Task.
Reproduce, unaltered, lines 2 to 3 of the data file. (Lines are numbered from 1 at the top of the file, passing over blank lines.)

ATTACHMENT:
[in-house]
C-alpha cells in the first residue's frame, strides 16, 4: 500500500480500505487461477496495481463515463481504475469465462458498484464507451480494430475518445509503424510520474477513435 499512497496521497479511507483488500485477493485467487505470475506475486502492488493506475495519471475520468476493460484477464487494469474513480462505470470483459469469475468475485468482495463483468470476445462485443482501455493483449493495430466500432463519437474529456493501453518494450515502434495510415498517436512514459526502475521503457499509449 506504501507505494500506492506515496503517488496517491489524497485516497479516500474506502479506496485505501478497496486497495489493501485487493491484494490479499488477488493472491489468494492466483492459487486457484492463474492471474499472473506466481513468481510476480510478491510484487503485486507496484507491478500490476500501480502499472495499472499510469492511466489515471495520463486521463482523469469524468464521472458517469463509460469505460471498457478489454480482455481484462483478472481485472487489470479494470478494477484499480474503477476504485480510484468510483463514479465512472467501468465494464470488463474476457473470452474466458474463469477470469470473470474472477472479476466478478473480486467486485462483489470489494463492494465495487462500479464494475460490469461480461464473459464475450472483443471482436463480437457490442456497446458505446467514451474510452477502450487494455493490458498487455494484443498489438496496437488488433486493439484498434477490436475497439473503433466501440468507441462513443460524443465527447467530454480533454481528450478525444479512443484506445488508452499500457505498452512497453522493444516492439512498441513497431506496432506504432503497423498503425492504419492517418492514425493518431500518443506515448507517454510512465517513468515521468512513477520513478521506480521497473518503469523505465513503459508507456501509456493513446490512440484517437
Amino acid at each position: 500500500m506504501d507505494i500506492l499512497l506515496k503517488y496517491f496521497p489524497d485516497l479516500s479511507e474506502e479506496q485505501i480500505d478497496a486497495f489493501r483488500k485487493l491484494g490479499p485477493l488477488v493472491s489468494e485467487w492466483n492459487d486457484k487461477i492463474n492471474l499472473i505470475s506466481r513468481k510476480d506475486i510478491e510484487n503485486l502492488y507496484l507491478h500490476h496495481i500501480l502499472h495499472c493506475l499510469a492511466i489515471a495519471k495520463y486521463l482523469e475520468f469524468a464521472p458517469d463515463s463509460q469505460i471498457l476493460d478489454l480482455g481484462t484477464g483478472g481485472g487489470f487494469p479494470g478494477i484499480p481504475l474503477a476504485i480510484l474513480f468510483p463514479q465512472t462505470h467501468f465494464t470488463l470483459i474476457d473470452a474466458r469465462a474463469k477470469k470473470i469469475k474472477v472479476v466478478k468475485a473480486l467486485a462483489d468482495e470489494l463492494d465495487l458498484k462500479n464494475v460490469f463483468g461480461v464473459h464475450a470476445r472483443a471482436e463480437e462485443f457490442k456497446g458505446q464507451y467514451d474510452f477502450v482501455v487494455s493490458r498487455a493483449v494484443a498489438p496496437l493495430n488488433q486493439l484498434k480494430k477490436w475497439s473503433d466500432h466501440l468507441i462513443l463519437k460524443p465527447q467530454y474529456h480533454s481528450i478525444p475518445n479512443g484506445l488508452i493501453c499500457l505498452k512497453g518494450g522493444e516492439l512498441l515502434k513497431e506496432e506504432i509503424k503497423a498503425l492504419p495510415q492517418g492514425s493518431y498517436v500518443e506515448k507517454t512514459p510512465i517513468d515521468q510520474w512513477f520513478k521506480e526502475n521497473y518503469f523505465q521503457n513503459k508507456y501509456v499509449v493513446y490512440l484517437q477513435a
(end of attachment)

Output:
C-alpha cells in the first residue's frame, strides 16, 4: 500500500480500505487461477496495481463515463481504475469465462458498484464507451480494430475518445509503424510520474477513435 499512497496521497479511507483488500485477493485467487505470475506475486502492488493506475495519471475520468476493460484477464487494469474513480462505470470483459469469475468475485468482495463483468470476445462485443482501455493483449493495430466500432463519437474529456493501453518494450515502434495510415498517436512514459526502475521503457499509449 506504501507505494500506492506515496503517488496517491489524497485516497479516500474506502479506496485505501478497496486497495489493501485487493491484494490479499488477488493472491489468494492466483492459487486457484492463474492471474499472473506466481513468481510476480510478491510484487503485486507496484507491478500490476500501480502499472495499472499510469492511466489515471495520463486521463482523469469524468464521472458517469463509460469505460471498457478489454480482455481484462483478472481485472487489470479494470478494477484499480474503477476504485480510484468510483463514479465512472467501468465494464470488463474476457473470452474466458474463469477470469470473470474472477472479476466478478473480486467486485462483489470489494463492494465495487462500479464494475460490469461480461464473459464475450472483443471482436463480437457490442456497446458505446467514451474510452477502450487494455493490458498487455494484443498489438496496437488488433486493439484498434477490436475497439473503433466501440468507441462513443460524443465527447467530454480533454481528450478525444479512443484506445488508452499500457505498452512497453522493444516492439512498441513497431506496432506504432503497423498503425492504419492517418492514425493518431500518443506515448507517454510512465517513468515521468512513477520513478521506480521497473518503469523505465513503459508507456501509456493513446490512440484517437
Amino acid at each position: 500500500m506504501d507505494i500506492l499512497l506515496k503517488y496517491f496521497p489524497d485516497l479516500s479511507e474506502e479506496q485505501i480500505d478497496a486497495f489493501r483488500k485487493l491484494g490479499p485477493l488477488v493472491s489468494e485467487w492466483n492459487d486457484k487461477i492463474n492471474l499472473i505470475s506466481r513468481k510476480d506475486i510478491e510484487n503485486l502492488y507496484l507491478h500490476h496495481i500501480l502499472h495499472c493506475l499510469a492511466i489515471a495519471k495520463y486521463l482523469e475520468f469524468a464521472p458517469d463515463s463509460q469505460i471498457l476493460d478489454l480482455g481484462t484477464g483478472g481485472g487489470f487494469p479494470g478494477i484499480p481504475l474503477a476504485i480510484l474513480f468510483p463514479q465512472t462505470h467501468f465494464t470488463l470483459i474476457d473470452a474466458r469465462a474463469k477470469k470473470i469469475k474472477v472479476v466478478k468475485a473480486l467486485a462483489d468482495e470489494l463492494d465495487l458498484k462500479n464494475v460490469f463483468g461480461v464473459h464475450a470476445r472483443a471482436e463480437e462485443f457490442k456497446g458505446q464507451y467514451d474510452f477502450v482501455v487494455s493490458r498487455a493483449v494484443a498489438p496496437l493495430n488488433q486493439l484498434k480494430k477490436w475497439s473503433d466500432h466501440l468507441i462513443l463519437k460524443p465527447q467530454y474529456h480533454s481528450i478525444p475518445n479512443g484506445l488508452i493501453c499500457l505498452k512497453g518494450g522493444e516492439l512498441l515502434k513497431e506496432e506504432i509503424k503497423a498503425l492504419p495510415q492517418g492514425s493518431y498517436v500518443e506515448k507517454t512514459p510512465i517513468d515521468q510520474w512513477f520513478k521506480e526502475n521497473y518503469f523505465q521503457n513503459k508507456y501509456v499509449v493513446y490512440l484517437q477513435a